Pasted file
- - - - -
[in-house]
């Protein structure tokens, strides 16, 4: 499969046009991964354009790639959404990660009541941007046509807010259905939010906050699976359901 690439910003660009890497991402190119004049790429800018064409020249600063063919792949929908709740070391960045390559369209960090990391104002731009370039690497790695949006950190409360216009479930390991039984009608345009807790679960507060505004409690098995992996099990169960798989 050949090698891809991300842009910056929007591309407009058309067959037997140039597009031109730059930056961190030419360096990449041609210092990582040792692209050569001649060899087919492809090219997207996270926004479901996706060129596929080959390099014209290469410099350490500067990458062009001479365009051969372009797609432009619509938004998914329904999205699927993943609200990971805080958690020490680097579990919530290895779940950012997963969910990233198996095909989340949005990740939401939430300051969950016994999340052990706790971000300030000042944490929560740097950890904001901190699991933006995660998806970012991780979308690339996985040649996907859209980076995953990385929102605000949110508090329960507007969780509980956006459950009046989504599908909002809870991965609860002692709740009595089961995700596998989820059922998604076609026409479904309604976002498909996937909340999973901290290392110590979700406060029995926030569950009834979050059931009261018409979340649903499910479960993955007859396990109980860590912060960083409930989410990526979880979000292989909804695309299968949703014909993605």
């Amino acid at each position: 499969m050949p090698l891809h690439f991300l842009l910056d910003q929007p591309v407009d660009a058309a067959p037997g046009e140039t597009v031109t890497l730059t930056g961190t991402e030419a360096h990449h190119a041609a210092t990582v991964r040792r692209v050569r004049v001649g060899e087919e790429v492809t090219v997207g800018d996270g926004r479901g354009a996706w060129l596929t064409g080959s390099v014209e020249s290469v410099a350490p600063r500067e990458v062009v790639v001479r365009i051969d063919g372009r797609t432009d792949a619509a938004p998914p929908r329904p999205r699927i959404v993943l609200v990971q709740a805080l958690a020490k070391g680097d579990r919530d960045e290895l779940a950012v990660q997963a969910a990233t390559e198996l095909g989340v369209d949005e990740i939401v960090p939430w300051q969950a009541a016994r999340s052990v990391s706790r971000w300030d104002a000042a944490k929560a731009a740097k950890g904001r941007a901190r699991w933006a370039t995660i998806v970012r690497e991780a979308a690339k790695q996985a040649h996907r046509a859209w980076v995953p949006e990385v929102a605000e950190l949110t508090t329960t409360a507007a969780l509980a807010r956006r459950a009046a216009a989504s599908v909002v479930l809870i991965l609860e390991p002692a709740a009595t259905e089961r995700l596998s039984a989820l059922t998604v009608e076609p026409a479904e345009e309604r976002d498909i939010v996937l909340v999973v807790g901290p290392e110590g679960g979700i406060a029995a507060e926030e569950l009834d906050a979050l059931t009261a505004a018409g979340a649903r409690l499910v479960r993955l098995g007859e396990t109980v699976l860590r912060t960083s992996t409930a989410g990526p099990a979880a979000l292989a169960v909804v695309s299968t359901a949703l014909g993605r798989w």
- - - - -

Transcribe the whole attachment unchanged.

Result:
[in-house]
């Protein structure tokens, strides 16, 4: 499969046009991964354009790639959404990660009541941007046509807010259905939010906050699976359901 690439910003660009890497991402190119004049790429800018064409020249600063063919792949929908709740070391960045390559369209960090990391104002731009370039690497790695949006950190409360216009479930390991039984009608345009807790679960507060505004409690098995992996099990169960798989 050949090698891809991300842009910056929007591309407009058309067959037997140039597009031109730059930056961190030419360096990449041609210092990582040792692209050569001649060899087919492809090219997207996270926004479901996706060129596929080959390099014209290469410099350490500067990458062009001479365009051969372009797609432009619509938004998914329904999205699927993943609200990971805080958690020490680097579990919530290895779940950012997963969910990233198996095909989340949005990740939401939430300051969950016994999340052990706790971000300030000042944490929560740097950890904001901190699991933006995660998806970012991780979308690339996985040649996907859209980076995953990385929102605000949110508090329960507007969780509980956006459950009046989504599908909002809870991965609860002692709740009595089961995700596998989820059922998604076609026409479904309604976002498909996937909340999973901290290392110590979700406060029995926030569950009834979050059931009261018409979340649903499910479960993955007859396990109980860590912060960083409930989410990526979880979000292989909804695309299968949703014909993605």
């Amino acid at each position: 499969m050949p090698l891809h690439f991300l842009l910056d910003q929007p591309v407009d660009a058309a067959p037997g046009e140039t597009v031109t890497l730059t930056g961190t991402e030419a360096h990449h190119a041609a210092t990582v991964r040792r692209v050569r004049v001649g060899e087919e790429v492809t090219v997207g800018d996270g926004r479901g354009a996706w060129l596929t064409g080959s390099v014209e020249s290469v410099a350490p600063r500067e990458v062009v790639v001479r365009i051969d063919g372009r797609t432009d792949a619509a938004p998914p929908r329904p999205r699927i959404v993943l609200v990971q709740a805080l958690a020490k070391g680097d579990r919530d960045e290895l779940a950012v990660q997963a969910a990233t390559e198996l095909g989340v369209d949005e990740i939401v960090p939430w300051q969950a009541a016994r999340s052990v990391s706790r971000w300030d104002a000042a944490k929560a731009a740097k950890g904001r941007a901190r699991w933006a370039t995660i998806v970012r690497e991780a979308a690339k790695q996985a040649h996907r046509a859209w980076v995953p949006e990385v929102a605000e950190l949110t508090t329960t409360a507007a969780l509980a807010r956006r459950a009046a216009a989504s599908v909002v479930l809870i991965l609860e390991p002692a709740a009595t259905e089961r995700l596998s039984a989820l059922t998604v009608e076609p026409a479904e345009e309604r976002d498909i939010v996937l909340v999973v807790g901290p290392e110590g679960g979700i406060a029995a507060e926030e569950l009834d906050a979050l059931t009261a505004a018409g979340a649903r409690l499910v479960r993955l098995g007859e396990t109980v699976l860590r912060t960083s992996t409930a989410g990526p099990a979880a979000l292989a169960v909804v695309s299968t359901a949703l014909g993605r798989w």